Our Research

There are currently 4 primary studies underway in the lab.

I. Antenatal Corticosteroids, Maternal Depression and Preterm Infant Stress Response

NICHD RO1 HD081188

In this study, we are examining the effect of fetal exposure to both exogenous corticosteroids and mother’s stress hormones on development of the infant’s ability to regulate stress, as evidenced in the infant’s neuroendocrine, autonomic, and affective responses associated with stress over the preterm infant’s first 12 months of life. We are also studying the effects of stress hormones during pregnancy on infant telomere length and the moderating effect of maternal depression on infant stress-related responses from birth to 1 year of age. Lastly, the study provides data on factors associated with perinatal and postpartum depression as well as the course of depression over time. Both biomarkers and social determinants are key areas of focus, as well as how they interact to influence stress regulation and depression.

 

II. Moderators of Maternal Depression’s Relationship to Mother-Infant Interaction

NICHD  RO1 HD084813

In this multi-site study, we are identifying qualities of mother-infant interaction among women at high risk of postpartum depression and determining the effects of maternal depression on mother-infant interaction across the 1st year of life. Videos of interaction are being coded for over 700 infants and their mothers at different time points, providing data on variables such as maternal sensitivity to distress, stimulation of development, intrusiveness, detachment, positive and negative regard, maternal and infant mood, and dyadic mutuality. A key focus of the research is to determine whether sociodemographic adversity (e.g. poverty, trauma), infant phenotypes (e.g. neonatal morbidity, temperament), and maternal co-morbidities (e.g. anxiety, substance abuse) moderate the effects of a mother's depression on her capacity for optimal interactions with her infant.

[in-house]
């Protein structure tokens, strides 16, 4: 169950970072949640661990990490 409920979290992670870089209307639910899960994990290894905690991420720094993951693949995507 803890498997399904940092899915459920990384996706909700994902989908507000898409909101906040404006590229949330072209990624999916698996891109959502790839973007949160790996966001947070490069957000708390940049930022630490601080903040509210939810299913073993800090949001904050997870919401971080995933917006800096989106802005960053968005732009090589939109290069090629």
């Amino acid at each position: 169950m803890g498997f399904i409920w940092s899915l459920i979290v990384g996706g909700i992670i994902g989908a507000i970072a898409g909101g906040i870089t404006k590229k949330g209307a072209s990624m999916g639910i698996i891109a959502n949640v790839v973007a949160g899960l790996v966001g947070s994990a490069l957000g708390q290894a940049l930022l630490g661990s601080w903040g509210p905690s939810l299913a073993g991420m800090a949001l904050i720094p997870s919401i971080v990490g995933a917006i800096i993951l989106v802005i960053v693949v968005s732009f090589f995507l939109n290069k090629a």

III. Fetal Programming of the Microbiome and its Mediating Role in Infant Stress Dysregulation

Robert C. and Delphine Wentland Eschbach Endowment                                        

We are studying biomarkers of maternal stress (cortisol, C-reactive protein, IL-6, IL-1b, and TNF-a) during pregnancy to determine their relationship to diversity of the infant microbiome and potential dysbiosis in beneficial versus pathogenic microbiota. We then relate these microbial characteristics to infant neuroendocrine, autonomic and behavioral reactivity in response to stress, providing knowledge of how fetal experience may program the infant’s Hypothalamic-Pituitary-Adrenal axis and problems in managing stress. In this research, we are also looking at the relationship between microbial dysbiosis and infant telomere length.

 

IV. Characterizing the Context, Symptoms and Treatment of Women Who Experience Mood Disorders

National Network of Depression Centers 

This study is a multi-site investigation involving 14 Universities that are part of the National Network of Depression Centers (NNDC). The overall goal of the study is to better understand the etiology, triggers, symptoms, co-morbidity, and treatment of women who experience depression, stress, and anxiety. We are examining 1) whether the prevalence of symptoms or symptom profiles differ across age groups or reproductive stages, 2) how women's sociodemographic context, history of adversity and mental illness, or types of treatment are associated with different symptom profiles, and 3) whether symptom profiles differ across clinical settings (e.g. primary care, OB/GYN, psychiatry) where women are being seen. The research builds upon a collaborative infrastructure and registry of pooled data designed by the Women & Mood Disorders Research Group of the NNDC.